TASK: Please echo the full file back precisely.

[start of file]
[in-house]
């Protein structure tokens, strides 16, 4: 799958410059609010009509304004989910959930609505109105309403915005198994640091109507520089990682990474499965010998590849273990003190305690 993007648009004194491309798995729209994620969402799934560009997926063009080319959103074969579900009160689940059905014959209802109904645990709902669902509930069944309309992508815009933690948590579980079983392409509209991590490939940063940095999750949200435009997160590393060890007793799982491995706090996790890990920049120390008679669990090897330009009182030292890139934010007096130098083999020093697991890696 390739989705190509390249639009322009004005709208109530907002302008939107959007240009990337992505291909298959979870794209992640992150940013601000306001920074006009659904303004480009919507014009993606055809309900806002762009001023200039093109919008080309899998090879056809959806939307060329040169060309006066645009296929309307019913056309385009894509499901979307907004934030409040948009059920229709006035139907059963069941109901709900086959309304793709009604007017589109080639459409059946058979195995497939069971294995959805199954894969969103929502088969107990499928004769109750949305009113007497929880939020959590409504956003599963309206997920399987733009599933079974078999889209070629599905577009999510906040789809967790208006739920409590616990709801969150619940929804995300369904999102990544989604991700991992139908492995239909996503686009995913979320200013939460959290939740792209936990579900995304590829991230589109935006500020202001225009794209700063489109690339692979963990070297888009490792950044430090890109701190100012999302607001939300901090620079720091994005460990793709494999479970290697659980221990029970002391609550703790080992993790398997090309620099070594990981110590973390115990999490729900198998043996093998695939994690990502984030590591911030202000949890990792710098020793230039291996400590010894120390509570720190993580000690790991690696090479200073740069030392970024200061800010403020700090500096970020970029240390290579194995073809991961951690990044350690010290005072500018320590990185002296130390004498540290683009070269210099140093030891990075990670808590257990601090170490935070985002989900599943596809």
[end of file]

[in-house]
């Protein structure tokens, strides 16, 4: 799958410059609010009509304004989910959930609505109105309403915005198994640091109507520089990682990474499965010998590849273990003190305690 993007648009004194491309798995729209994620969402799934560009997926063009080319959103074969579900009160689940059905014959209802109904645990709902669902509930069944309309992508815009933690948590579980079983392409509209991590490939940063940095999750949200435009997160590393060890007793799982491995706090996790890990920049120390008679669990090897330009009182030292890139934010007096130098083999020093697991890696 390739989705190509390249639009322009004005709208109530907002302008939107959007240009990337992505291909298959979870794209992640992150940013601000306001920074006009659904303004480009919507014009993606055809309900806002762009001023200039093109919008080309899998090879056809959806939307060329040169060309006066645009296929309307019913056309385009894509499901979307907004934030409040948009059920229709006035139907059963069941109901709900086959309304793709009604007017589109080639459409059946058979195995497939069971294995959805199954894969969103929502088969107990499928004769109750949305009113007497929880939020959590409504956003599963309206997920399987733009599933079974078999889209070629599905577009999510906040789809967790208006739920409590616990709801969150619940929804995300369904999102990544989604991700991992139908492995239909996503686009995913979320200013939460959290939740792209936990579900995304590829991230589109935006500020202001225009794209700063489109690339692979963990070297888009490792950044430090890109701190100012999302607001939300901090620079720091994005460990793709494999479970290697659980221990029970002391609550703790080992993790398997090309620099070594990981110590973390115990999490729900198998043996093998695939994690990502984030590591911030202000949890990792710098020793230039291996400590010894120390509570720190993580000690790991690696090479200073740069030392970024200061800010403020700090500096970020970029240390290579194995073809991961951690990044350690010290005072500018320590990185002296130390004498540290683009070269210099140093030891990075990670808590257990601090170490935070985002989900599943596809």